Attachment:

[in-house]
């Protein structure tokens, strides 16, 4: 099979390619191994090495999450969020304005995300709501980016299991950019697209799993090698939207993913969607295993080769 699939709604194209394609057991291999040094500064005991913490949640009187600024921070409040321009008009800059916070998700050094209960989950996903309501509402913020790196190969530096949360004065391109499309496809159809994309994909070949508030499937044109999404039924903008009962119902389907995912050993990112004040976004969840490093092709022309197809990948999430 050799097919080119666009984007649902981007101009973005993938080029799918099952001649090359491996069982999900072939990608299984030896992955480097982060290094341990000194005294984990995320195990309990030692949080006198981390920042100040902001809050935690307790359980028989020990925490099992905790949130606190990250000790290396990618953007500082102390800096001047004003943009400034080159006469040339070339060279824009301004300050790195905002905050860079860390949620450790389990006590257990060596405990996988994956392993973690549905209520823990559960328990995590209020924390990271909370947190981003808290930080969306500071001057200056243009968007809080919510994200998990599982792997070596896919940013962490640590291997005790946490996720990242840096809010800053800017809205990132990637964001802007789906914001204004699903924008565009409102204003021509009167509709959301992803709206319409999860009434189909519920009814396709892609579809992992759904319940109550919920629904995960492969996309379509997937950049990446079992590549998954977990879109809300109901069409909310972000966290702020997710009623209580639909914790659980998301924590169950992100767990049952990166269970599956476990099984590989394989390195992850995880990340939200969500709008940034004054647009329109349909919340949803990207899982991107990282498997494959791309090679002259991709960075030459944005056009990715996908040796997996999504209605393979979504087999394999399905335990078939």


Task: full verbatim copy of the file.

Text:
[in-house]
């Protein structure tokens, strides 16, 4: 099979390619191994090495999450969020304005995300709501980016299991950019697209799993090698939207993913969607295993080769 699939709604194209394609057991291999040094500064005991913490949640009187600024921070409040321009008009800059916070998700050094209960989950996903309501509402913020790196190969530096949360004065391109499309496809159809994309994909070949508030499937044109999404039924903008009962119902389907995912050993990112004040976004969840490093092709022309197809990948999430 050799097919080119666009984007649902981007101009973005993938080029799918099952001649090359491996069982999900072939990608299984030896992955480097982060290094341990000194005294984990995320195990309990030692949080006198981390920042100040902001809050935690307790359980028989020990925490099992905790949130606190990250000790290396990618953007500082102390800096001047004003943009400034080159006469040339070339060279824009301004300050790195905002905050860079860390949620450790389990006590257990060596405990996988994956392993973690549905209520823990559960328990995590209020924390990271909370947190981003808290930080969306500071001057200056243009968007809080919510994200998990599982792997070596896919940013962490640590291997005790946490996720990242840096809010800053800017809205990132990637964001802007789906914001204004699903924008565009409102204003021509009167509709959301992803709206319409999860009434189909519920009814396709892609579809992992759904319940109550919920629904995960492969996309379509997937950049990446079992590549998954977990879109809300109901069409909310972000966290702020997710009623209580639909914790659980998301924590169950992100767990049952990166269970599956476990099984590989394989390195992850995880990340939200969500709008940034004054647009329109349909919340949803990207899982991107990282498997494959791309090679002259991709960075030459944005056009990715996908040796997996999504209605393979979504087999394999399905335990078939």